Egyptian activist and blogger Alaa Abdel Fattah has been freed on bail at a retrial over charges of violating the controversial protest law in Egypt.
Fattah, who has already been convicted in absentia in June and given a 15-year prison sentence, was granted a release on bail of 5,000 Egyptian pounds (£430) along with two other activists. He will have his case transferred to another court.
His lawyer Mohamed Abdel Aziz said the court demanded an investigation into the prosecutor's use of videos belonging to Abdel Fattah which allegedly violated his privacy. It referred to previous hearing of the trial, in which the prosecutor showed personal videos of Fattah which had no connection to the case.
One of Egypt's most prominent secular activists since the early 2000s, Fattah, 32, was first detained in 2006 under the regime of Hosni Mubarak for a rally in favour of an independent judiciary. After being held for six weeks without charges, he was freed.
Fattah, who is a software developer and blogger, comes from a family of social activism. His father Ahmed Seif el Islam, a leading human rights lawyer, was jailed and tortured in the 1980s for his activism. According to Amnesty International, Seif el-Islam worked on the "most important human rights-related cases in the country". He died aged 63 at the end of August.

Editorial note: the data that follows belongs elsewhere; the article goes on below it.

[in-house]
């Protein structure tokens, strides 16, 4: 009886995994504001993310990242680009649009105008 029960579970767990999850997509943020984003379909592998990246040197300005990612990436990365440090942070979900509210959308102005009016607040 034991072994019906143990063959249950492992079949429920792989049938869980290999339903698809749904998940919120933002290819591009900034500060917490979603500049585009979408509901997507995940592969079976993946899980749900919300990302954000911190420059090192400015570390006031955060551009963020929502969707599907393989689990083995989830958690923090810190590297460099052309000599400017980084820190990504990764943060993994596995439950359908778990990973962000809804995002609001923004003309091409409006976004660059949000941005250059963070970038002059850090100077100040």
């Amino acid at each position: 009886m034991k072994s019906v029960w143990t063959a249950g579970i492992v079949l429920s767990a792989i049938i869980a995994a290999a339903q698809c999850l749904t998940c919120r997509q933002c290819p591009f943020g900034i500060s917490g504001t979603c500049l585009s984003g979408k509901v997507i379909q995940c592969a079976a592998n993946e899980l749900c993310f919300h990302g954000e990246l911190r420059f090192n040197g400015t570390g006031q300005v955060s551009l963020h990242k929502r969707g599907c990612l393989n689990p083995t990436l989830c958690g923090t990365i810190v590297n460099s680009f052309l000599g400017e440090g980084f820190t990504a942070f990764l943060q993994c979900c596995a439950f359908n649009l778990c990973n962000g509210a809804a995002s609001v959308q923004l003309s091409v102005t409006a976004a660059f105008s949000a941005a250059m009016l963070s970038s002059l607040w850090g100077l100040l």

The activist's sister, Mona Saif, has launched a movement against military trials for civilians.
After the Egypt's uprising broke out, Fattah took part to several demonstrations on the Cairo streets. In October 2011, he was arrested on charges of inciting violence against the military during the Maspero protests, in which hundreds of people were injured and 27 died. Fattah was released after two months in jail.
Last November, the military-backed government approved a law forbidding any gatherings of more than 10 people without police permission. After it was approved, Fattah attended a demonstration in front of the Shura Council, Egypt's upper house, against the new constitution which grants the military expanded and special powers such as the power to try civilians in secret military courts.
Fattah, who has 611,000 followers on Twitter, was arrested and charged with organising an illegal protests. He was beaten upon his arrest at his house.